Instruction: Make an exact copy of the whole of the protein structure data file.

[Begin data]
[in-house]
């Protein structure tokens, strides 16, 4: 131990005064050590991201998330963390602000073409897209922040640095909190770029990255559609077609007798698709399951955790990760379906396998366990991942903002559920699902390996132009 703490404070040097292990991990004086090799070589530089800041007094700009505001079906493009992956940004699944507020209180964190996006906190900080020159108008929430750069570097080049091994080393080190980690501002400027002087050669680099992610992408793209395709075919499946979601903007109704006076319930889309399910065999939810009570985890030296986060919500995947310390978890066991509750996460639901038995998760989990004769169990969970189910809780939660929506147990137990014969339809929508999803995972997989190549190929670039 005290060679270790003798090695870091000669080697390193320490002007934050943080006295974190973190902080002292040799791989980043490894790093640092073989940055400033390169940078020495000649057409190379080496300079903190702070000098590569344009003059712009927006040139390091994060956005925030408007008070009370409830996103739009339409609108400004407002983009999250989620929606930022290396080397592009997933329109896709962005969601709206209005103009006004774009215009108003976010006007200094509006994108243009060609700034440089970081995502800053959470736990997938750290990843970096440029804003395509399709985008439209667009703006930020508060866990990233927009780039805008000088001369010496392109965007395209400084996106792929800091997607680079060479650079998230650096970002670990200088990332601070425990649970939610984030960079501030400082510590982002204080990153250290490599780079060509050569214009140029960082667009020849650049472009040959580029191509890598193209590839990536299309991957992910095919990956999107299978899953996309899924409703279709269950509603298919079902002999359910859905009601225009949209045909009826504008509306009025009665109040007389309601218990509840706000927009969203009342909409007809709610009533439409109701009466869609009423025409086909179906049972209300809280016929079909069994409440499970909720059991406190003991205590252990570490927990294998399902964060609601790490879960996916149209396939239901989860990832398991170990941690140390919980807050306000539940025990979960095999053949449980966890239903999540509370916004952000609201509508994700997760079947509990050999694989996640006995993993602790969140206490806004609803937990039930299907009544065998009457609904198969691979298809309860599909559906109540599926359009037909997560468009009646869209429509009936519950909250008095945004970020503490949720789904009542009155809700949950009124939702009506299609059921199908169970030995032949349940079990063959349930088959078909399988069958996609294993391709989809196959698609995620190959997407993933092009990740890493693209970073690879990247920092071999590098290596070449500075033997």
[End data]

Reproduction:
[in-house]
């Protein structure tokens, strides 16, 4: 131990005064050590991201998330963390602000073409897209922040640095909190770029990255559609077609007798698709399951955790990760379906396998366990991942903002559920699902390996132009 703490404070040097292990991990004086090799070589530089800041007094700009505001079906493009992956940004699944507020209180964190996006906190900080020159108008929430750069570097080049091994080393080190980690501002400027002087050669680099992610992408793209395709075919499946979601903007109704006076319930889309399910065999939810009570985890030296986060919500995947310390978890066991509750996460639901038995998760989990004769169990969970189910809780939660929506147990137990014969339809929508999803995972997989190549190929670039 005290060679270790003798090695870091000669080697390193320490002007934050943080006295974190973190902080002292040799791989980043490894790093640092073989940055400033390169940078020495000649057409190379080496300079903190702070000098590569344009003059712009927006040139390091994060956005925030408007008070009370409830996103739009339409609108400004407002983009999250989620929606930022290396080397592009997933329109896709962005969601709206209005103009006004774009215009108003976010006007200094509006994108243009060609700034440089970081995502800053959470736990997938750290990843970096440029804003395509399709985008439209667009703006930020508060866990990233927009780039805008000088001369010496392109965007395209400084996106792929800091997607680079060479650079998230650096970002670990200088990332601070425990649970939610984030960079501030400082510590982002204080990153250290490599780079060509050569214009140029960082667009020849650049472009040959580029191509890598193209590839990536299309991957992910095919990956999107299978899953996309899924409703279709269950509603298919079902002999359910859905009601225009949209045909009826504008509306009025009665109040007389309601218990509840706000927009969203009342909409007809709610009533439409109701009466869609009423025409086909179906049972209300809280016929079909069994409440499970909720059991406190003991205590252990570490927990294998399902964060609601790490879960996916149209396939239901989860990832398991170990941690140390919980807050306000539940025990979960095999053949449980966890239903999540509370916004952000609201509508994700997760079947509990050999694989996640006995993993602790969140206490806004609803937990039930299907009544065998009457609904198969691979298809309860599909559906109540599926359009037909997560468009009646869209429509009936519950909250008095945004970020503490949720789904009542009155809700949950009124939702009506299609059921199908169970030995032949349940079990063959349930088959078909399988069958996609294993391709989809196959698609995620190959997407993933092009990740890493693209970073690879990247920092071999590098290596070449500075033997």